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On October 5th, the Brazilian president, Dilma Rousseff, returned to her father’s birthplace – Gabrovo, Bulgaria. Read more about Dilma’s Bulgarian roots in my previous post.
The Bulgarian president Georgi Parvanov held his welcoming speech for Dilma Rousseff in front of the symbol of Gabrovo, the April High-School, where Dilma’s father, Petar (Pedro) Rousseff had studied as a child. While walking around the school earlier, the two presidents had spontaneously decided to set up a Portuguese class there, as well as to encourage the study of Bulgarian in Brazil. Dilma’s visit, according to Parvanov, was one step further towards bringing our nations closer.
Mrs. Rousseff’s speech in front of the April School startled the citizens of Gabrovo with its warmth and wholeheartedness: she shared that this day was one of the most emotional in her life, comparing it to the birth of her child and grandchild and her election as president, because she was fulfilling her father’s dream of one day returning to Bulgaria. She said, “Part of Bulgaria lives in Brazil in the face of her President.” Rousseff also spoke of creating a new world of tolerance where differences in religion, culture, and ethnicity do not matter.
In Gabrovo, Dilma personally met with the relatives of her father, Petar Rousseff. She visited a museum exhibition called “The Bulgarian Roots of Dilma Rousseff” where she shed tears at the sight of her Bulgarian family tree, which dates back to 1730. She was also very impressed by the portrait of her aunt whom Dilma is named after.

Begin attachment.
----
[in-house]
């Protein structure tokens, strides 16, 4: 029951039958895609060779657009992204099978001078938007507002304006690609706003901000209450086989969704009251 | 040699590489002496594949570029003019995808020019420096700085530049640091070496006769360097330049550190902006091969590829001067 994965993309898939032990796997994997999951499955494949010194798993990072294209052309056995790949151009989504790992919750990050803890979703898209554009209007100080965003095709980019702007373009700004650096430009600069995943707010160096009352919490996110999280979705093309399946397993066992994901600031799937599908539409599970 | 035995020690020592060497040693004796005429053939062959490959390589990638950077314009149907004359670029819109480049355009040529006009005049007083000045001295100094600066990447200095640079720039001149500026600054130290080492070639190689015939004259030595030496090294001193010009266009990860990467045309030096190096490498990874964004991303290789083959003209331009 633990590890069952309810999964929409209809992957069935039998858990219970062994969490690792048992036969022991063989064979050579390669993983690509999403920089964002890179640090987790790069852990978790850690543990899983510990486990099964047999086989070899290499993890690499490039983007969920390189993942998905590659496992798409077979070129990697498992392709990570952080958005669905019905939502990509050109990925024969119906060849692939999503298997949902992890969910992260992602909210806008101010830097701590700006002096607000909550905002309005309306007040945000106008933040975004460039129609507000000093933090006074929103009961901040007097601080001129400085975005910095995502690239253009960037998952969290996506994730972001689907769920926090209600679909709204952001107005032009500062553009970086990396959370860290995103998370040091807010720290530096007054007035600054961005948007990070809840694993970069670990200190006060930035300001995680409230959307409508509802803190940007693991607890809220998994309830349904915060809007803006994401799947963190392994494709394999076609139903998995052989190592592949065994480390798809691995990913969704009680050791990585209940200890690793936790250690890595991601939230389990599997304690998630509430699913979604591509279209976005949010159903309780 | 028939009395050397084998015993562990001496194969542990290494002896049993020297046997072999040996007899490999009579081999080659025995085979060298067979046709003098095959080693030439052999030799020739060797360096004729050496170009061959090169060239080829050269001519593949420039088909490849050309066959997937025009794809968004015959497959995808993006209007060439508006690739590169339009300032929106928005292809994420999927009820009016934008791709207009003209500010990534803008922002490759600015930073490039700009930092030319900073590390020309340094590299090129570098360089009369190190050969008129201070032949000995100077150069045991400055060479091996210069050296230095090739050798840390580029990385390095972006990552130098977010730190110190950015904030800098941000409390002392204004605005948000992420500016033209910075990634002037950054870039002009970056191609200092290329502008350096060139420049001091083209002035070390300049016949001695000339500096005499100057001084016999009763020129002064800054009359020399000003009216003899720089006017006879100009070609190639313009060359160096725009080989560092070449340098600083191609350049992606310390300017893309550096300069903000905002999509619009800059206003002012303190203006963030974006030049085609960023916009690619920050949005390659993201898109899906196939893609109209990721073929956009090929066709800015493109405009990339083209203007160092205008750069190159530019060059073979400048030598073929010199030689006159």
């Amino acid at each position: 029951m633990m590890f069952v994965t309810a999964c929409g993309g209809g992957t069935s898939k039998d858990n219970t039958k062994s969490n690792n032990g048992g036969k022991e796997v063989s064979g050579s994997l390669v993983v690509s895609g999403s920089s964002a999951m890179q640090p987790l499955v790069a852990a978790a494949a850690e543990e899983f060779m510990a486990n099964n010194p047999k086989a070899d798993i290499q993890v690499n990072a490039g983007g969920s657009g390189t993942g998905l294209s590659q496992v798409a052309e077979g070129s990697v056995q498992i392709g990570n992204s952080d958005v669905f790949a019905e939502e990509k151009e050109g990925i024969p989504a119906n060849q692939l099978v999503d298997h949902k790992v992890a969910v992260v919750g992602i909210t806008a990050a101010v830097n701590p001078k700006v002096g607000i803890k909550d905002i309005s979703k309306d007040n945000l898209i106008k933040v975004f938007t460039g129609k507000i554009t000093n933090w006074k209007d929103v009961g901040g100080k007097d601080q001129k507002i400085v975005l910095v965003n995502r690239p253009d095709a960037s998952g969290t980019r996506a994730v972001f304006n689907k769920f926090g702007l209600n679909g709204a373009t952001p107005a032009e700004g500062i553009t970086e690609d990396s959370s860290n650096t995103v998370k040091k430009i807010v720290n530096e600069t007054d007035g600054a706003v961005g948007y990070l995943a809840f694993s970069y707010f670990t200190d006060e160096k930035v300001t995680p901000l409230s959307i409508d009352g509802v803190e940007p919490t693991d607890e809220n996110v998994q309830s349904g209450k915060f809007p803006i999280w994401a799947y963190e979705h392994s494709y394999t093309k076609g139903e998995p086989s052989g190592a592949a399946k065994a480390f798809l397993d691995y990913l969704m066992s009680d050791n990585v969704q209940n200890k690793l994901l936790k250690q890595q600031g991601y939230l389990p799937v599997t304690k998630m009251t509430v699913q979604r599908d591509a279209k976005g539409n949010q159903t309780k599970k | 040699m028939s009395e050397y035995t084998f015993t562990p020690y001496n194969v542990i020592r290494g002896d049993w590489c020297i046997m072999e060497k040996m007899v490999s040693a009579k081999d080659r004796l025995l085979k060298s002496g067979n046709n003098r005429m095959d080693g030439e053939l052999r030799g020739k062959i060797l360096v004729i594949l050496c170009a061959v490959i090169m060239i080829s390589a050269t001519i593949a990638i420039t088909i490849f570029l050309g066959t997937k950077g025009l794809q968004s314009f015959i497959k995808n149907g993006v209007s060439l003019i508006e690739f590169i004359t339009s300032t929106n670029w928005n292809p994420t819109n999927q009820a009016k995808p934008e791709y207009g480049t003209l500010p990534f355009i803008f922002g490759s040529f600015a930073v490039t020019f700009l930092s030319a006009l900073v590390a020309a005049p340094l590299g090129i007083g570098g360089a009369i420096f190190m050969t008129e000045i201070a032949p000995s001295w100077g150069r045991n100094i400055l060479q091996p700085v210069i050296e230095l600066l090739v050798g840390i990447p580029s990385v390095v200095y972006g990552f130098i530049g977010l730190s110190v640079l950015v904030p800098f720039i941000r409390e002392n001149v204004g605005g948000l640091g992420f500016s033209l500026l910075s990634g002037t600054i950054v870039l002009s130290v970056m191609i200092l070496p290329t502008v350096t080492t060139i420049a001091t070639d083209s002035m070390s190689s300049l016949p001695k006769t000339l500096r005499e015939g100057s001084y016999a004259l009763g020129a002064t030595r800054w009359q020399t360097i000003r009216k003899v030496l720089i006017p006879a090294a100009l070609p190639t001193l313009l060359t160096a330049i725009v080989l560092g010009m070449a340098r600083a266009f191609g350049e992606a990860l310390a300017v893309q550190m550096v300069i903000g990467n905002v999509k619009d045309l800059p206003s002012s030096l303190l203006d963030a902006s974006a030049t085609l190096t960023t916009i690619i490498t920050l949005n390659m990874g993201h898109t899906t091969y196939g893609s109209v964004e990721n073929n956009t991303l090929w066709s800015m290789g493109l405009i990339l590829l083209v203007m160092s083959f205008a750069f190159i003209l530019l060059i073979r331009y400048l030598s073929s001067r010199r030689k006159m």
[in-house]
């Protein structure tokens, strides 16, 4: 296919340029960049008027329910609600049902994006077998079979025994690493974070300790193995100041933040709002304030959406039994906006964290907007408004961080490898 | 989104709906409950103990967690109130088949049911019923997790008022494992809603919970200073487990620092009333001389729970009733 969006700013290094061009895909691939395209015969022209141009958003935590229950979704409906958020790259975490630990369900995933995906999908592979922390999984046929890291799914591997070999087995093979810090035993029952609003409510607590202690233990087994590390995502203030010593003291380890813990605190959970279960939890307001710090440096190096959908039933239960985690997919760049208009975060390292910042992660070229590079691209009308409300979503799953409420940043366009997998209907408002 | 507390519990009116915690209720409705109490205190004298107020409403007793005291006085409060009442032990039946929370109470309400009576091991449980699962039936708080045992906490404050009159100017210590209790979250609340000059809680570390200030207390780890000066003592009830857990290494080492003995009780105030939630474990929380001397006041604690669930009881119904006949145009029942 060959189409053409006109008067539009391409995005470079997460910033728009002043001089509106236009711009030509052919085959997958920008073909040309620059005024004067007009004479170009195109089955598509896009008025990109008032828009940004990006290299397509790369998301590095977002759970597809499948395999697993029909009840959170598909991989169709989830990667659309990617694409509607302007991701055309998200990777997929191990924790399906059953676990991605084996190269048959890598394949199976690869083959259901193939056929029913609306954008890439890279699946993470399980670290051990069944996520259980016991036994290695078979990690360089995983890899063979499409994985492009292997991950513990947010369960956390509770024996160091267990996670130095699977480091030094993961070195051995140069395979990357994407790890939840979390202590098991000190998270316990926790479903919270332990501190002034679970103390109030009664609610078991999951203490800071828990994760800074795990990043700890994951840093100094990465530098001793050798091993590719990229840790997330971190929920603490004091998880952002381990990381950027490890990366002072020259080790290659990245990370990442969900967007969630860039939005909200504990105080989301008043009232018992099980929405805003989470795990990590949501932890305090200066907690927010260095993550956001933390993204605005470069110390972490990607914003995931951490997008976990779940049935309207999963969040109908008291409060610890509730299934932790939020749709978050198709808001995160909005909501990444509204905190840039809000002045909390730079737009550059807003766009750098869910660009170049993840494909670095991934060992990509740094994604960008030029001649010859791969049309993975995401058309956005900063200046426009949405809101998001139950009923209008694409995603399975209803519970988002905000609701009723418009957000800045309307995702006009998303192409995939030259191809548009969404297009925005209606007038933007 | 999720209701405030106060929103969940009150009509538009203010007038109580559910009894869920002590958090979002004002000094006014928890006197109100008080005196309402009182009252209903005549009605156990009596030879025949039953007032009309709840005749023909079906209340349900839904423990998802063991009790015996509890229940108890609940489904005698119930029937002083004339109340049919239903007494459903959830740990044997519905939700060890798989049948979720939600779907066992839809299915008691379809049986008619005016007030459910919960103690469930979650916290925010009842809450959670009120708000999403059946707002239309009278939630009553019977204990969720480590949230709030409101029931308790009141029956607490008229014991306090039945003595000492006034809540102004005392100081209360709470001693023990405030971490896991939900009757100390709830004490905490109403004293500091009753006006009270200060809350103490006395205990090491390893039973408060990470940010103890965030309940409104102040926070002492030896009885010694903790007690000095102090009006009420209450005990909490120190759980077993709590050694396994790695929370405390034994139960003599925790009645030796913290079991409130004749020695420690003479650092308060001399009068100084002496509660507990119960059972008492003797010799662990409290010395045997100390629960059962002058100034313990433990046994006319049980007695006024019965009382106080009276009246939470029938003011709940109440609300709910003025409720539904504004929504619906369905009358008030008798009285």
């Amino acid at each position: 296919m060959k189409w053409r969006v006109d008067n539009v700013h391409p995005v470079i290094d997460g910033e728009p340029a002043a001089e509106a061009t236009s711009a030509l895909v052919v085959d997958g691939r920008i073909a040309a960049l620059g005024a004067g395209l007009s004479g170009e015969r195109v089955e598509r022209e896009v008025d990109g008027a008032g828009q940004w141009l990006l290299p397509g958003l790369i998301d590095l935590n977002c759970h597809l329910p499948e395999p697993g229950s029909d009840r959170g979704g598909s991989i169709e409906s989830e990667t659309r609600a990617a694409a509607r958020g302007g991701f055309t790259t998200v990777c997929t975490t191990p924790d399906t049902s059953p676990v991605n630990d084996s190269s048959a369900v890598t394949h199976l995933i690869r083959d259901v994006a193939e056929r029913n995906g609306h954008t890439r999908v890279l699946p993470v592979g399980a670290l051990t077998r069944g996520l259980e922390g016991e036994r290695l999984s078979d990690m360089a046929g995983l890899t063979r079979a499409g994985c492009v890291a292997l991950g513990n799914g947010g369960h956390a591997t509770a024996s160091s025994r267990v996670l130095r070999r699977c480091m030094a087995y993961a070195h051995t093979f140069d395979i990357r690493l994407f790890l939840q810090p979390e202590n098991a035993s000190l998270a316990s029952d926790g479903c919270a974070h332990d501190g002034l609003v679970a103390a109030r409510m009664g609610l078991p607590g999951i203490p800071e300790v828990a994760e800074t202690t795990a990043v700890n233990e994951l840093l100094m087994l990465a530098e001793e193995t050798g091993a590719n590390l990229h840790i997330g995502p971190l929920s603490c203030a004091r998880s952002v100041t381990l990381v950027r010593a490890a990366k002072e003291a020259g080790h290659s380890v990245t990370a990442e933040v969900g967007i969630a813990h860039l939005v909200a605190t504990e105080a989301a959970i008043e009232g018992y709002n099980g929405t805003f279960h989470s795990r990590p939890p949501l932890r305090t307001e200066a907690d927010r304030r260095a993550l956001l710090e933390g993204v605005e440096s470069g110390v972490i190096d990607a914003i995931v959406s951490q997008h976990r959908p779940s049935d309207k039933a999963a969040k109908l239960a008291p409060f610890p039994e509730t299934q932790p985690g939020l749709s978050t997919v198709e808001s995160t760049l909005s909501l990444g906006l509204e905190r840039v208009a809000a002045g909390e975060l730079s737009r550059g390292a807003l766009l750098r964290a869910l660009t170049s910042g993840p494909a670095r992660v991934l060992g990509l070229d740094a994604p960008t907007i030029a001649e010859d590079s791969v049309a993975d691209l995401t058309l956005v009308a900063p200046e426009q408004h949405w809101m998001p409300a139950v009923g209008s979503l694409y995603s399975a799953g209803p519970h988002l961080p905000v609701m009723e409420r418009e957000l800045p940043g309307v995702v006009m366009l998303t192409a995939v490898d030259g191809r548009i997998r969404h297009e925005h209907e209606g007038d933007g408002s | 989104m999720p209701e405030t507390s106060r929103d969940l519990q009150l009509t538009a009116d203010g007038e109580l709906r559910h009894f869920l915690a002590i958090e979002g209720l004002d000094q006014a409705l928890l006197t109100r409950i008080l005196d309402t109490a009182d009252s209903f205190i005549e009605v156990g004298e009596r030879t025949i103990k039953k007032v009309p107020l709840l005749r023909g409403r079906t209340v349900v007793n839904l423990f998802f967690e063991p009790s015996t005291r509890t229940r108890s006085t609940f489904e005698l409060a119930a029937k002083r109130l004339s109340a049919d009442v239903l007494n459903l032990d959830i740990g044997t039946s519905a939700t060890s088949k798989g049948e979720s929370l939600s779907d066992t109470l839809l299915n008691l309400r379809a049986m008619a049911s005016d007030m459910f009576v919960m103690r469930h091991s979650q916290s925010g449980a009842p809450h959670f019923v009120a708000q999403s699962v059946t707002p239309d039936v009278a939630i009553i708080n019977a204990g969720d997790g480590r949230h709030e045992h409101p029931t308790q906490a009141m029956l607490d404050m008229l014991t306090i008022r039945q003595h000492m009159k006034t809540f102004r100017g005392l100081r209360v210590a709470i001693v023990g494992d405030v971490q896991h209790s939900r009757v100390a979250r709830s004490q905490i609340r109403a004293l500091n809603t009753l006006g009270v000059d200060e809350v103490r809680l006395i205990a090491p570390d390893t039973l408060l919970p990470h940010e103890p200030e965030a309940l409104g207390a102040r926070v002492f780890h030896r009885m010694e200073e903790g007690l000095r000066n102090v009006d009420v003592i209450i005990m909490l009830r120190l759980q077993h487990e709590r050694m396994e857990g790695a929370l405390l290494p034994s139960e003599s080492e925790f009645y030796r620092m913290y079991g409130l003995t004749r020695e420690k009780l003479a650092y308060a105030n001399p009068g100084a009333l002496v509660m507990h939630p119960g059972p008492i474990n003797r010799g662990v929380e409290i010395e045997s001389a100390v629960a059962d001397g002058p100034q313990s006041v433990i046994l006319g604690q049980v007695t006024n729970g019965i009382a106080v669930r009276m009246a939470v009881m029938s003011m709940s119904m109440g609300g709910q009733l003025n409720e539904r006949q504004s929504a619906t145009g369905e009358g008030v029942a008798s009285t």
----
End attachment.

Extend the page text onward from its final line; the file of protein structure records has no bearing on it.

The presidential visit was indeed as emotional for Dilma as it was for the people of Gabrovo, who were completely won over by the Brazilian head’s sincerity and humanity.
I am very impressed that one of the world’s most influential leaders took the time to pay respect to her father’s roots and to honor his people. I find it fascinating that the relationship between Petar Rousseff and Bulgaria was so strong (even after he had to flee the country) that it transferred to Dilma. To me this is a striking example of the powerful link between the emigrant and his motherland and of the burning nostalgia for home that can transcend even generations.
This is my First Essay in Russian!!!
I’m so proud of it I decided to share it with you!*
*Don’t mind the chicken scratch!
Check out my previous post about learning Russian in How Do Foreigners Hear Language.
It’s the 47th race weekend for the annual Head of the Charles Regatta, the world’s largest regatta!